The Best Piece of Advice I’ve Been Given About Graphic Design
If I told you that by the end of this article you’d be a better designer would you believe me? It’s a bold statement and not one I make lightly but I’m willing to put your trust and my reputation on the line to share with you what could be the most useful piece of advice concerning graphic design you’ll ever hear. Even if you disagree, I’d still argue the following advice is an incredibly effective take on the design process.
Recently I had the pleasure of giving a talk to a fantastic group of students from Aberdeen college on the subject of graphic design. The topics covered were varied and numerous, but in the question and answer session that followed I was asked by one student to give my take on ‘what was the best piece of advice you’d ever been given about graphic design?’
This is without a doubt my favourite question to answer: not only because the anecdote is rich like a good old-fashioned story, but because it really did change my outlook on design. In fact I’d go as far to say that you can pretty much divide my professional career into two halves, a before and after, it really was that important.
And stumbled I indeed did: the Central Saint Martins copy of his book ‘Forget All the Rules You Ever Learned about Graphic Design, Including the Ones in This Book’ quite literally hit me in the face as I careered hap-hazardly into the library’s bookshelf. It would prove to be the best misstep I had ever taken.
I’d been looking for something completely different, but picking the book off the floor I was immediately grabbed by the cover’s authoritative yet contradictory title. Turning the book over I realised that the title was in fact the book’s opening paragraph that snaked its way across and under the dust jacket to continue within the book. I was hooked: this curious book demanded my attention. Discarding my more frivolous reading-material, I sat down in the library aisle, and read the book there and then.
It was this single sentence that hit me like a sucker punch to the stomach. Its astonishing brevity in the way it condensed Gill’s countless years of academic toil and experience into a simple statement floored me. It just seemed to make so much sense. For me this single piece of advice had all the hallmarks of a paradigm shift, a sea-change moment, since on reading it and re-reading it, the teaching just seemed so glaringly obvious. How could I have never seen design this clearly?
It was at this precise moment that I began to become a graphic designer. I realised that until a few moments ago I hadn’t had the faintest idea of how to design something. As shameless as it sounds, I’d confess that before I’d read Gill’s book, the closest I came to being a designer was copying (and tweaking) another design I liked.
The statement’s power comes from its seemingly universal truth. You may have even encountered variants of this advice in more quantifiable professions, like accounting or programming. Here the adage of ‘garbarge in, garbage out’ is rigourously followed: you simply can’t get valid data if your input data is flawed. I find it’s this cool reductionism, an approach to design seemingly at odds with such a notoriously subjective profession, that makes Gill’s teaching so very effective.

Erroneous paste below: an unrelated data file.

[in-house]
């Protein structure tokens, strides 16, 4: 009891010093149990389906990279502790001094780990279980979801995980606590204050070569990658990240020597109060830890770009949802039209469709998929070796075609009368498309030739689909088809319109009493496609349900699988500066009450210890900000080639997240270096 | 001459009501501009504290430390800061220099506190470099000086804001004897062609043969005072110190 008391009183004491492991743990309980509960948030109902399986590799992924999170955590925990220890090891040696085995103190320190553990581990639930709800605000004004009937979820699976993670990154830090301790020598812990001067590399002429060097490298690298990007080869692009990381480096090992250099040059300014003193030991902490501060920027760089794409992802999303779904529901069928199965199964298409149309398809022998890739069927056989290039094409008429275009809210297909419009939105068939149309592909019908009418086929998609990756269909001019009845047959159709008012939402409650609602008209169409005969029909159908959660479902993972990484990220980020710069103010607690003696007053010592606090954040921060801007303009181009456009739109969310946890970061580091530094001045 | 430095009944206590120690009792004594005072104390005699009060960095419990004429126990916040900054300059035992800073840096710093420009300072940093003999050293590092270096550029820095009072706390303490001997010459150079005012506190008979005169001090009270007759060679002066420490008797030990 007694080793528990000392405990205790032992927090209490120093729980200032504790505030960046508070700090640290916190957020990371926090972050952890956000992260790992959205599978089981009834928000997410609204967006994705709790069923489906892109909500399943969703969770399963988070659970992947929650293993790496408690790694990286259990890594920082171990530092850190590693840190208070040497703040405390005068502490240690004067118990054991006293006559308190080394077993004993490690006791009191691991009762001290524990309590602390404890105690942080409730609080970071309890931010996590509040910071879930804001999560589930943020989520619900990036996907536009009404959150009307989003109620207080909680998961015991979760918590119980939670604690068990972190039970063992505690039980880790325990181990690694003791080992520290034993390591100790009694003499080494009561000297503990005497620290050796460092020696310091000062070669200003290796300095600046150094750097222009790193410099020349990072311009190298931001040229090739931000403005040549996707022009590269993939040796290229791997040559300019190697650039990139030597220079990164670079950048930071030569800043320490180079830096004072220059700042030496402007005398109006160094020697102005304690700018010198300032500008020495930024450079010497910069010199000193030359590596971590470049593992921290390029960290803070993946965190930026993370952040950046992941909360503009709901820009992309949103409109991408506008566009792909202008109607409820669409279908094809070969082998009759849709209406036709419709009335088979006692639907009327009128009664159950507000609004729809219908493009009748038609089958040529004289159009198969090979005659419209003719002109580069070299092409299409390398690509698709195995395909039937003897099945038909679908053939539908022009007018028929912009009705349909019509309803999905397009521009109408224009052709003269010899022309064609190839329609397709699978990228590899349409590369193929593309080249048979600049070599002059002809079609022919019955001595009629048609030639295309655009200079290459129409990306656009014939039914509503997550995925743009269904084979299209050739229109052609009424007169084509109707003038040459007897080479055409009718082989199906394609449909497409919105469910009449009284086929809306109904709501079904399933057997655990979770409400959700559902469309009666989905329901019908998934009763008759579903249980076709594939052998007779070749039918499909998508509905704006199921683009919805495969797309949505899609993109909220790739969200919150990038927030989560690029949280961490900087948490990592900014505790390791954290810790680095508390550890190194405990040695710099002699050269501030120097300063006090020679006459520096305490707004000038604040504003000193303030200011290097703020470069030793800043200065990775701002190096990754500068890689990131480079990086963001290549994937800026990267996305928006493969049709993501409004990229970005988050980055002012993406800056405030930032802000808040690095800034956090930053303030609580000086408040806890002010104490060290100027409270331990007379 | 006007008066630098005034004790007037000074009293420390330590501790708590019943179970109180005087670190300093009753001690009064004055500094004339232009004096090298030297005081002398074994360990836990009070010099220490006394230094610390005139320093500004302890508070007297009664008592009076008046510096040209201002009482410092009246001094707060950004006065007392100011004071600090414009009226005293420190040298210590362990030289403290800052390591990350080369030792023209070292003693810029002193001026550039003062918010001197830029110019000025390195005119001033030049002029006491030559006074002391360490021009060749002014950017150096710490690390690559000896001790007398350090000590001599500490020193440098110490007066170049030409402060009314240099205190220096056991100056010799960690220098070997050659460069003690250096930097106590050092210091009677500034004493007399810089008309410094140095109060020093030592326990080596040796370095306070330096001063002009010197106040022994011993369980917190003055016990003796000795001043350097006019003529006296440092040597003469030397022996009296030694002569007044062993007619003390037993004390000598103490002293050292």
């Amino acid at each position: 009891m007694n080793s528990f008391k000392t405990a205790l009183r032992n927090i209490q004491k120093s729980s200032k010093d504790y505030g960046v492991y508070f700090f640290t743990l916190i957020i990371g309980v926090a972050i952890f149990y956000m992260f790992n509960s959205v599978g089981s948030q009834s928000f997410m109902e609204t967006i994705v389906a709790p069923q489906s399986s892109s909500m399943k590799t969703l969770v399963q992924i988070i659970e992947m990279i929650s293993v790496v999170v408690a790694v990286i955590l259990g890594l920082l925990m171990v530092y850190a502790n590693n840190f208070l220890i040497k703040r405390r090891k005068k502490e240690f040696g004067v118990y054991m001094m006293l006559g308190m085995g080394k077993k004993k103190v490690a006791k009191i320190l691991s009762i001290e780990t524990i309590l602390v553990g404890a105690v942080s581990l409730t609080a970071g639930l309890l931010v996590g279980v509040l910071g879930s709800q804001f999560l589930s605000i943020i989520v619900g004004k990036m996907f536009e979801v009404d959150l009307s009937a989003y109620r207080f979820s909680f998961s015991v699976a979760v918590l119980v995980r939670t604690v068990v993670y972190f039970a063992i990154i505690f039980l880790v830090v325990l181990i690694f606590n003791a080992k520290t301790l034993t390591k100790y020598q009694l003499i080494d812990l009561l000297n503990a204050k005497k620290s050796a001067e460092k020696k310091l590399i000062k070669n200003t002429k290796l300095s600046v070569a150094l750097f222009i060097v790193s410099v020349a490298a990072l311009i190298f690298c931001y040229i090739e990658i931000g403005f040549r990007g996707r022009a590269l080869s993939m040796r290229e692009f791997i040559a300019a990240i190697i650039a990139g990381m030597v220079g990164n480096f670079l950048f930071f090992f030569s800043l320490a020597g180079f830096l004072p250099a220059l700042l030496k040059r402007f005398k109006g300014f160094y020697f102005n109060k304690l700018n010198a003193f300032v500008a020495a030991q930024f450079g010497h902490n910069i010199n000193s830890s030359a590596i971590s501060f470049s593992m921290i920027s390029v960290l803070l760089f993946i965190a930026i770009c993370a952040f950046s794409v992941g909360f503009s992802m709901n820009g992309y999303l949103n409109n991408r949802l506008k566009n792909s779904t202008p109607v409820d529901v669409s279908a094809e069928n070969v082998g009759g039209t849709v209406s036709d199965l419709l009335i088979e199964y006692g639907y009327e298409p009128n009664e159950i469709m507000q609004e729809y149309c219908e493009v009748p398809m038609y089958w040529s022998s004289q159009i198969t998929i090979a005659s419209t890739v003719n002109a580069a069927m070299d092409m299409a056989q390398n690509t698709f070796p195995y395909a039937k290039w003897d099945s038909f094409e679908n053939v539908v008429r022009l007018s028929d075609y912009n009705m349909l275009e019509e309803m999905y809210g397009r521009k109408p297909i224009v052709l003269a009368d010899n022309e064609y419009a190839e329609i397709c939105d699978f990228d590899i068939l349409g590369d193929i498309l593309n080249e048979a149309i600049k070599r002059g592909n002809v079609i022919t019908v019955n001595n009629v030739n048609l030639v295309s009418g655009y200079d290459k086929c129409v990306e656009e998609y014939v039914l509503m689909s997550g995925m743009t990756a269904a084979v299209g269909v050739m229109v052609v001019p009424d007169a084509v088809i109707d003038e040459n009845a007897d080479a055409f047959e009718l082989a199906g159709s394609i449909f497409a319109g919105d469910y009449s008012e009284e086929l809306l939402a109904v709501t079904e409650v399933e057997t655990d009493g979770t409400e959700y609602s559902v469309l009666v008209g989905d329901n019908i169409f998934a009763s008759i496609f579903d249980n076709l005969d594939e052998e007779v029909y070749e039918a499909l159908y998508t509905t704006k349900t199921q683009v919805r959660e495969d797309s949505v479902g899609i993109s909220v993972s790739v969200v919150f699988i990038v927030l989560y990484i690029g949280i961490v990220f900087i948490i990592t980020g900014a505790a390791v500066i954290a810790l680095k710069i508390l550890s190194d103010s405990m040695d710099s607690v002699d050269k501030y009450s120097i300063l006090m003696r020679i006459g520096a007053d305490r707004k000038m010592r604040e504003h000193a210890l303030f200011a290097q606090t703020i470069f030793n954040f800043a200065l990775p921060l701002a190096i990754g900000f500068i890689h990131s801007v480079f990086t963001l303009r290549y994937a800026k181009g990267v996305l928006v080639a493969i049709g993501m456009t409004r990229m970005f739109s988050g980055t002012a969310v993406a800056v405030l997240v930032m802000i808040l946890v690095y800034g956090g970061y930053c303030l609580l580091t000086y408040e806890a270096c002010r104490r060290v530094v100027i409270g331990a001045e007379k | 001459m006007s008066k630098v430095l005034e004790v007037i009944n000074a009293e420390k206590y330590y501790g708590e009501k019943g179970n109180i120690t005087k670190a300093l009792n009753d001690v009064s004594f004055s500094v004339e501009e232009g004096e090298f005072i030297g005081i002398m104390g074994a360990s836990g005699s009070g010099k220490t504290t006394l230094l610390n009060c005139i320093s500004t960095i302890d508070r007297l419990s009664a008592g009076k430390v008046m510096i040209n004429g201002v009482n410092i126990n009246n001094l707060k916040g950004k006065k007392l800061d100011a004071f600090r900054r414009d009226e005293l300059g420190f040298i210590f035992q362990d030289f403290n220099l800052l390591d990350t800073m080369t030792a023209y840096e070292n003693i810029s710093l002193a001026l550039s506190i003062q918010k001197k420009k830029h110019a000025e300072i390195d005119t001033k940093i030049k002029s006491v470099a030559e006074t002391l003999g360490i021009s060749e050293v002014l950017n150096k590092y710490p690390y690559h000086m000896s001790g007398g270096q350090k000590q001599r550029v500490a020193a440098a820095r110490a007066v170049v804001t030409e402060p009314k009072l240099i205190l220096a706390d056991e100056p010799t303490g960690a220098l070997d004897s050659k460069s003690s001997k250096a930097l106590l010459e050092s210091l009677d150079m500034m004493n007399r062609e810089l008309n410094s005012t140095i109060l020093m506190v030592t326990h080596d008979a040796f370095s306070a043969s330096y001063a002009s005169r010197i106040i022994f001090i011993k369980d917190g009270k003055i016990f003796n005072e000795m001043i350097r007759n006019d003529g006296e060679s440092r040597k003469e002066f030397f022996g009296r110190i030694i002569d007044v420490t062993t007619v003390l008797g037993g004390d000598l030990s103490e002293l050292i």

At a more base level, in the same way ‘you can’t polish a turd’ or ‘throw good money after bad’ if you begin with an ill-defined or boring problem you will be totally unable to think of an interesting response. Only by re-defining the brief into something interesting, cutting to the core of what you or your client really wants to communicate, can you truely come up with an unexpected response. You may not be answering the actual statement of the brief but you will be answering the true problem of the brief: the solution informing everything from your choice of typeface to the illustrations you will use.
Since the solution naturally suggests the aesthetic choices Gill’s rule serves as the perfect compliment to the idea that ‘form must follow function’, another universal truth of graphic design.
As Gill’s approach to problem solving forms the thematic core of ‘Forget All the Rules…’ the rest of his fantastic book is devoted to illustrating his thinking in a variety of ways. Looking back over the book (it’s since been re-printed a few times) his RentaNooYawka logotype is, for me, one of his most memorable solutions. It not only perfectly illustrates his attitude to problem solving, but it appeals to my love of language. Bob Gill explains:
Reading my enthusiasm for Bob Gill’s approach to design you may be mistaken in thinking I’m slavish to the process. I can’t deny how astonishingly useful it’s been, but I’m not interested in distilling the design process into a dry academic exercise. Gill’s approach is useful because it strips away the indecisiveness that hounds any new problem. All designers are, after all, communicators and what Bob Gill reminds us is that we need to first and foremost concentrate on answering the client’s problem, and anything that can streamline this or make this exercise quicker is to be applauded.
So forget what design is meant to look like, there’s no such thing as ‘style’. Just concentrate on re-defining the problem to get a better solution. And one more thing, purchase some notebooks — I promise you won’t regret it.